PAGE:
14. Retinoic acid inhibits endometrial cancer cell growth via multiple genomic mechanisms.

    PubMed

    Cheng, You-Hong; Utsunomiya, Hiroki; Pavone, Mary Ellen; Yin, Ping; Bulun, Serdar E

    2011-04-01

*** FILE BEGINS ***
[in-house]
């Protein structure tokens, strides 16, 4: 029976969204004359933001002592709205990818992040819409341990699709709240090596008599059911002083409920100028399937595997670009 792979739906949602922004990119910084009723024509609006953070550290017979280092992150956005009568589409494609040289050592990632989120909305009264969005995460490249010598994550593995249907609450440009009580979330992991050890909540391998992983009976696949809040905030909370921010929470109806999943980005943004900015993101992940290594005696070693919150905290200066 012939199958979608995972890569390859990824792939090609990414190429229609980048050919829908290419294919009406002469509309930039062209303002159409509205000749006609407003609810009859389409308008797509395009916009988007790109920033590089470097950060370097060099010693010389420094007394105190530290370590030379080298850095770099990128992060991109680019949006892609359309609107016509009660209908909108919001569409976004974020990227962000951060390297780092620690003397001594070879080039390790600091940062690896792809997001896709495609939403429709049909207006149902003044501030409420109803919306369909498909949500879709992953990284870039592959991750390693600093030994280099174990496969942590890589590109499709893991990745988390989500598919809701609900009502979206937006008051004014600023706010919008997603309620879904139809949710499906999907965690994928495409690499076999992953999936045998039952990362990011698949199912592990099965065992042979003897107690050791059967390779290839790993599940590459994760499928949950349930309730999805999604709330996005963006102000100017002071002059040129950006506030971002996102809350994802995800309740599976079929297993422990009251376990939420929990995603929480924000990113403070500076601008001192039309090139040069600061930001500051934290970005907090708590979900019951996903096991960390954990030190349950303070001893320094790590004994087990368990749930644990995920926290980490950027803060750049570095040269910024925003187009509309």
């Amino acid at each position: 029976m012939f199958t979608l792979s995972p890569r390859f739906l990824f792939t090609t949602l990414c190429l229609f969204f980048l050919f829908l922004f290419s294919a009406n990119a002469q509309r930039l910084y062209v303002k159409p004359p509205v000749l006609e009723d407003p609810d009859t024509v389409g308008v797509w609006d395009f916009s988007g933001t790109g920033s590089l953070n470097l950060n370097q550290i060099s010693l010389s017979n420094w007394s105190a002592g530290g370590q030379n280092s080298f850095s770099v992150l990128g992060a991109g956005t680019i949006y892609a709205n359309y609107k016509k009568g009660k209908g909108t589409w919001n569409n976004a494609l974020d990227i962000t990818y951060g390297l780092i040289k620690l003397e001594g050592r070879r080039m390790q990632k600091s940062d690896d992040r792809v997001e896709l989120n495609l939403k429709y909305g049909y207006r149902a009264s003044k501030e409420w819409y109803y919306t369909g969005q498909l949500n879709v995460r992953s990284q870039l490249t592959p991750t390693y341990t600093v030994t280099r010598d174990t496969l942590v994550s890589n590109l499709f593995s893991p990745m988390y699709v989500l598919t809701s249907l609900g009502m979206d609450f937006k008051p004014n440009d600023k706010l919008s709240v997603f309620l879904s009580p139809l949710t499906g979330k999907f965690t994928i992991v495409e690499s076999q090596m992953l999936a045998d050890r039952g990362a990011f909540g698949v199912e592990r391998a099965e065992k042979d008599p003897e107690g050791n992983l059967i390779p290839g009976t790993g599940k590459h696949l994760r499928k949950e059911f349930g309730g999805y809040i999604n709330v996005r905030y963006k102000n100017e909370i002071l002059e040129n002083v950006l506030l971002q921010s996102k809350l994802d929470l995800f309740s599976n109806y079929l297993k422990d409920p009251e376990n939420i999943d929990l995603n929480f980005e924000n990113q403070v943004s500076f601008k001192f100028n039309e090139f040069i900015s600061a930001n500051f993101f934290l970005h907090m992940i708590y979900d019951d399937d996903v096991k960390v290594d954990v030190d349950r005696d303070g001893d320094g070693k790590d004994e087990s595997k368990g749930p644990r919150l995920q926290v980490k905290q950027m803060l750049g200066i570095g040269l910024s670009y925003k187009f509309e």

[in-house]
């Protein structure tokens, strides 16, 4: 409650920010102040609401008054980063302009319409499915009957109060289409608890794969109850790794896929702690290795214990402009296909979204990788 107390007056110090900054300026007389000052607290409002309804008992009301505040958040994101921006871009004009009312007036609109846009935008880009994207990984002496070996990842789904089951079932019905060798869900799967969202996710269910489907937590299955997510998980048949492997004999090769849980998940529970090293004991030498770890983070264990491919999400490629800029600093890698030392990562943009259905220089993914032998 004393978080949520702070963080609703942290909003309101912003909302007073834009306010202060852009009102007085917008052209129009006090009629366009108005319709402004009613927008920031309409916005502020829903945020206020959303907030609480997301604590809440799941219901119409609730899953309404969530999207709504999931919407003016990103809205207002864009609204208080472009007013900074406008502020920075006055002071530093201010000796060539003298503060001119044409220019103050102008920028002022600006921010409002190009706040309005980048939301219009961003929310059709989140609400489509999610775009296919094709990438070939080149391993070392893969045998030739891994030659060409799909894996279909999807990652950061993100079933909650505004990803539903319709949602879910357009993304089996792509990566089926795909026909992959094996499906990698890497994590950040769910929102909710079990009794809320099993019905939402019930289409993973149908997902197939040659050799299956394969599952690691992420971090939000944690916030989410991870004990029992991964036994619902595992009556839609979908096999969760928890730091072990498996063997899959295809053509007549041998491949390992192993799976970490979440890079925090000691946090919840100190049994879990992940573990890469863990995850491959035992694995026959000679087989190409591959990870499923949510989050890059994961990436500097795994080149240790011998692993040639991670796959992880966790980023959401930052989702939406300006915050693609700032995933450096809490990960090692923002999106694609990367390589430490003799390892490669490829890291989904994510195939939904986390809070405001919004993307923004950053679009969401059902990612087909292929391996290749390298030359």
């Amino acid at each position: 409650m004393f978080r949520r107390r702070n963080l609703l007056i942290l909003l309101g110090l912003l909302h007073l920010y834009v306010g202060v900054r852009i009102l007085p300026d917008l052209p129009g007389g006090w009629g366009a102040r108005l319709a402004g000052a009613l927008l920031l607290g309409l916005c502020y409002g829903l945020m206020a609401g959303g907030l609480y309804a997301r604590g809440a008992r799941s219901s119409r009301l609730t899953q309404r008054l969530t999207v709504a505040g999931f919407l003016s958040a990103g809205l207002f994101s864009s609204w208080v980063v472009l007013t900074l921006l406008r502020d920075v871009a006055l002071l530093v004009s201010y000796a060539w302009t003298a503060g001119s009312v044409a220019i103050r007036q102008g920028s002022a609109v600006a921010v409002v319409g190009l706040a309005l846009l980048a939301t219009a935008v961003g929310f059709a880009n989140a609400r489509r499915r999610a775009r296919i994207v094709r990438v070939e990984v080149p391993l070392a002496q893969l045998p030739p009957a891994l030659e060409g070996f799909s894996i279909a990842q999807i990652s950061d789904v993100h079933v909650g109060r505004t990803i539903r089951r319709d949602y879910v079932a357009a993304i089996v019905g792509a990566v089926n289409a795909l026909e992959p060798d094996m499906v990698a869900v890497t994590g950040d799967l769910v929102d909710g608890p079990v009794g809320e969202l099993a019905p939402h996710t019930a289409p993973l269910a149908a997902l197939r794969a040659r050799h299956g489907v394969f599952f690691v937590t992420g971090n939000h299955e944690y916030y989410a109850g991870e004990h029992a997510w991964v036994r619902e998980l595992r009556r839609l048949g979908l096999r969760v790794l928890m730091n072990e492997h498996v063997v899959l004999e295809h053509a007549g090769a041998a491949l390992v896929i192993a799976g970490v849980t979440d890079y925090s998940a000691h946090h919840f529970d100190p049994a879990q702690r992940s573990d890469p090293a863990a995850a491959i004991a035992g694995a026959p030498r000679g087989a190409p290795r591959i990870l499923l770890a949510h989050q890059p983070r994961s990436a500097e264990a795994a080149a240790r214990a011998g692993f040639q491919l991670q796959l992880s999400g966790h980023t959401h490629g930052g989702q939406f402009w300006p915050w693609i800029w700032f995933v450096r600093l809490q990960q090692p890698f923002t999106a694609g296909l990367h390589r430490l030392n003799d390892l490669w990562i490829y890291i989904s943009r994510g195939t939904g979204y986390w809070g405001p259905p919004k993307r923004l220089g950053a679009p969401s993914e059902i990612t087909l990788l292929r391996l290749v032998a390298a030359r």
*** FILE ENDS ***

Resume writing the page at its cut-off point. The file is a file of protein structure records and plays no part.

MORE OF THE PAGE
Previous studies have indicated that retinoic acid (RA) may be therapeutic for endometrial cancer. However, the downstream target genes and pathways triggered by ligand-activated RA receptor α (RARα) in endometrial cancer cells are largely unknown. In this study, 3-(4,5-dimethylthiazol-2-yl)-2,5-diphenyltetrazolium bromide, flow cytometry, and immunoblotting assays were used to assess the roles of RA and the RA agonist (AM580) in the growth of endometrial cancer cells. Illumina-based microarray expression profiling of endometrial Ishikawa cells incubated with and without AM580 for 1, 3, and 6 h was performed. We found that both RA and AM580 markedly inhibited endometrial cancer cell proliferation, while knockdown of RARα could block AM580 inhibition. Knockdown of RARα significantly increased proliferating cell nuclear antigen and BCL2 protein levels. Incubation of Ishikawa cells with or without AM580 followed by microarray expression profiling showed that 12 768 genes out of 47 296 gene probes were differentially expressed with significant P values. We found that 90 genes were the most regulated genes with the most significant P value (P<0.0001) using F-test. We selected four highly regulated genes with diverse functions, namely G0S2, TNFAIP2, SMAD3, and NRIP1. Real-time PCR verified that AM580 highly regulated these genes, whereas chromatin immunoprecipitation-PCR assay demonstrated that ligand-activated RARα interacted with the promoter of these genes in intact endometrial cancer cells. AM580 also significantly altered 18 pathways including those related to cell growth, differentiation, and apoptosis. In conclusion, AM580 treatment of Ishikawa cells causes the differential expression of a number of RARα target genes and activation of signaling pathways. These pathways could, therefore, mediate the carcinogenesis of human endometrial cancer.